Check out Walindi Plantation Resort near Kimbe, Kokopo Beach Bungalow Resort and Rapopo Plantation Resort near Rabaul, and Lissenung Island Resort and Nusa Island Retreat near Kavieng for accommodation and tours. Or experience the Fire Dance Festival whilst you’re in Rabaul with Intrepid.
Mount Hagen and Goroka are the main tourism hubs within the remote highlands of Papua New Guinea. From here, a colourful world awaits, brimming with illusive tribes that still to today remain mostly hidden from the rest of the world. Visit Goroka and you’ll be met with an array of coffee and cocoa (chocolate) plantations; the rich aroma filling the air. But scratch beneath the surface and you’ll discover unique local tribes where traditional customs remain alive and well; like the haunting Asaro Mudmen famed for their spooky mud masks, and the Korekore Tribe who are best known for their Moko Moko (or ‘sex’ dance). Over in Mount Hagen, which plays host to one the oldest and most spectacular cultural shows, the annual Mount Hagen Cultural Show, you’ll also discover the Diugl Village and the spooky Mindima Skeleton Dancers, as well as the nearby colourful Huli Wigmen.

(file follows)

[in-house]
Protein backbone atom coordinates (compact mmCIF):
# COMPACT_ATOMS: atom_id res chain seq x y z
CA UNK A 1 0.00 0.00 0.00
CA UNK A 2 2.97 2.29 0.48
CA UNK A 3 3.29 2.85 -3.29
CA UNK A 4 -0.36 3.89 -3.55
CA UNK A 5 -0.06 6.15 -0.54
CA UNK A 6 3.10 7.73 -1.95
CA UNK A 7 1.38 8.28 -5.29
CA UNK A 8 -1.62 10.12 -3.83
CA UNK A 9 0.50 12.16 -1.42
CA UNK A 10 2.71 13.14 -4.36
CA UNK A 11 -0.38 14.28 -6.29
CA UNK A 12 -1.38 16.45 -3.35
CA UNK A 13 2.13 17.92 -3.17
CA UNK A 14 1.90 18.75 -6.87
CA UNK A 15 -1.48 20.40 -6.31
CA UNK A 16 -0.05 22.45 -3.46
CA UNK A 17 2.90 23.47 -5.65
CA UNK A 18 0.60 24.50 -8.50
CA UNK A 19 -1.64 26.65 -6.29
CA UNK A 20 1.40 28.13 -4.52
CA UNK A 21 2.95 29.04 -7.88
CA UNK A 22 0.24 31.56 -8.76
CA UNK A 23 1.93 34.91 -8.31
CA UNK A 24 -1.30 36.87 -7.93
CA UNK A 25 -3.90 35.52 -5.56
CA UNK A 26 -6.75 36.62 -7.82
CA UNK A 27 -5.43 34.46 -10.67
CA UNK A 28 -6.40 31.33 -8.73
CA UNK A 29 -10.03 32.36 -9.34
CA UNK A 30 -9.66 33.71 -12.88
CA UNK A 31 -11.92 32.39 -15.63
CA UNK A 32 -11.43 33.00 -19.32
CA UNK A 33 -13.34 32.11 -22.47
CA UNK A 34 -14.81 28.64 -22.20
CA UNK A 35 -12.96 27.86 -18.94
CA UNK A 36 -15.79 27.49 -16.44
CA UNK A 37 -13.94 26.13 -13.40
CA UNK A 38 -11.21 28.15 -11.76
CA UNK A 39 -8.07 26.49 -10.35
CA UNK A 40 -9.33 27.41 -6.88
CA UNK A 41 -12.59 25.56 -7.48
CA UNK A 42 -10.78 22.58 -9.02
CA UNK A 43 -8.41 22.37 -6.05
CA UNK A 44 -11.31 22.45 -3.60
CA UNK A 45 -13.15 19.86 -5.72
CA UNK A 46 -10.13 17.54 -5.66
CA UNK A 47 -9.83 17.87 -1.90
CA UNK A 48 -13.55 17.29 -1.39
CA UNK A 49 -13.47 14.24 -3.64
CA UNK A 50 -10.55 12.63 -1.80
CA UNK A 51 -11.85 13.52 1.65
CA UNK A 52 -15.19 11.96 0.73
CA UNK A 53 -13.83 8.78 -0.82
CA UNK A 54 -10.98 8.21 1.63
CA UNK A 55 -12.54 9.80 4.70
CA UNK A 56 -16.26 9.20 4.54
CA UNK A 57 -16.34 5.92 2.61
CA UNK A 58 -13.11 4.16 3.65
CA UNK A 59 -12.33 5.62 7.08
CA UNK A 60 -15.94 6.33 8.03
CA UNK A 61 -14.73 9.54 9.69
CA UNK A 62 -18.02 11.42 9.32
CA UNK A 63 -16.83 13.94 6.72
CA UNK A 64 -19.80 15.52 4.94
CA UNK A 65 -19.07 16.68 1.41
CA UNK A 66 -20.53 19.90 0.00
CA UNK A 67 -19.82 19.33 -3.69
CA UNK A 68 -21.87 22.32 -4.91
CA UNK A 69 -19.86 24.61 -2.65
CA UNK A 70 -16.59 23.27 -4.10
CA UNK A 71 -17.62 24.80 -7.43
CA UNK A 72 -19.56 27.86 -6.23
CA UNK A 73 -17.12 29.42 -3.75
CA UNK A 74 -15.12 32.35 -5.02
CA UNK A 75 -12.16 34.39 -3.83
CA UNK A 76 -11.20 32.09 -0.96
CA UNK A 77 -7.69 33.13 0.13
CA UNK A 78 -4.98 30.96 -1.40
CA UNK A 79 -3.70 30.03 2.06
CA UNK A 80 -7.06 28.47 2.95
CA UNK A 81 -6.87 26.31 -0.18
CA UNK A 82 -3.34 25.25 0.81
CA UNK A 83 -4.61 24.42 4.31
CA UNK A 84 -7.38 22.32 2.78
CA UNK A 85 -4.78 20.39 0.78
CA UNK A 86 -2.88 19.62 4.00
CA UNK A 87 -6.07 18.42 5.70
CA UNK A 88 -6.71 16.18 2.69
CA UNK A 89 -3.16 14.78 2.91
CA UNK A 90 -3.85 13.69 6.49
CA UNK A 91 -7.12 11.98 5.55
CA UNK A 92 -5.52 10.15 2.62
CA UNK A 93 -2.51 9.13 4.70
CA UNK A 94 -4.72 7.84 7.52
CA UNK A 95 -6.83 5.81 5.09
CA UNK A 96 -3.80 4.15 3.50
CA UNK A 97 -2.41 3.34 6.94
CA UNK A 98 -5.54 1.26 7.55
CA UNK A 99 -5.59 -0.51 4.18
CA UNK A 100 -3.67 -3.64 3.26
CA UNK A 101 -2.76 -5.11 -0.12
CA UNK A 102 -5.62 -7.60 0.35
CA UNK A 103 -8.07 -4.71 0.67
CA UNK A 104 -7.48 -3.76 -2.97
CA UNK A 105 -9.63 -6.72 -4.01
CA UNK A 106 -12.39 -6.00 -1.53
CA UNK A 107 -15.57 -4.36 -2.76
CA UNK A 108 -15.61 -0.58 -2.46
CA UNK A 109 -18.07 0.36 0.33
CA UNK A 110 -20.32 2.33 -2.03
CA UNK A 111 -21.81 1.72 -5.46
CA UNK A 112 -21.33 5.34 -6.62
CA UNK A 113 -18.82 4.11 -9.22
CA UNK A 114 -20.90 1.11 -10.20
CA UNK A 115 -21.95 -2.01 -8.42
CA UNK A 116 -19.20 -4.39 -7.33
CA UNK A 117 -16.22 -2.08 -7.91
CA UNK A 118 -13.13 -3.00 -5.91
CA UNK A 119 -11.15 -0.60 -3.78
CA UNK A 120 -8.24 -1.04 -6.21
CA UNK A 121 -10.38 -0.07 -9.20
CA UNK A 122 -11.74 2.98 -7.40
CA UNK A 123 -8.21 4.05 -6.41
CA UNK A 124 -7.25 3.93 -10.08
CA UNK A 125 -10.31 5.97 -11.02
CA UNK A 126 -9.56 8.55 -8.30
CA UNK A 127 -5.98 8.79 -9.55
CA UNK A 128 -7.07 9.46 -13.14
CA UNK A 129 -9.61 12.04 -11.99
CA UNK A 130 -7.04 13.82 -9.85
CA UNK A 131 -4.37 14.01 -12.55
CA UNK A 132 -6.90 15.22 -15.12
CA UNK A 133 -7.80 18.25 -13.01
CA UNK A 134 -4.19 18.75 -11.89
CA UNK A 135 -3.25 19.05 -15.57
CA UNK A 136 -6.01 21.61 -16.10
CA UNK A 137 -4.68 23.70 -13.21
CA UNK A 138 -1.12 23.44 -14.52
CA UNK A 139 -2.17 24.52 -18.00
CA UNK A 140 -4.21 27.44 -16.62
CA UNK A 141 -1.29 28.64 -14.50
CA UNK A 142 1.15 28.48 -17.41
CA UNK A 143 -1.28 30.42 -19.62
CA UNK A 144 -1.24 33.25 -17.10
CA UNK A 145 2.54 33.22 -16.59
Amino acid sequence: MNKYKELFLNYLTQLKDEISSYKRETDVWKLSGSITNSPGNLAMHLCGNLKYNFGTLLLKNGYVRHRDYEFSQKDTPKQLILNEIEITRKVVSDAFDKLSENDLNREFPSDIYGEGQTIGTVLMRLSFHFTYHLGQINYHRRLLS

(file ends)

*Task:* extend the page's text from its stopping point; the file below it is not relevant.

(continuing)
Check out Ambua Lodge, Bird Of Paradise Hotel & Apartments, Highlander Hotel & Apartments and Rondon Ridge for accommodation and tours, or go on a scheduled guided tour with Crooked Compass, Eclipse Travel or PNG Holidays. Or to journey further into hard-to-reach lost worlds check out Oceania Expeditions.
Trekking world-famous Kokoda is not only a 96km physical endurance challenge, it’s also a spiritual journey retracing the footsteps of the thousands of Aussie Diggers who were killed or injured defending Australia. Tours range from 6-12 days based on speed and fitness levels, and trekkers can also choose to trek from Poppendetta to Owers Corner or trek the reverse route. It is worth noting that Australia’s wartime history with Papua New Guinea extends beyond just the battle of Kokoda; the battle of Milne Bay was another key feat in Australia’s efforts to protect its sovereignty from the invading Japanese during WWII. 2020 marks the 75th anniversary of the end of the war in the Pacific, and the allied forces win. While international travel has prevented many Australians from commemorating the anniversary this year, many remain committed to ensuring this important part of history is still remembered (albeit a year later).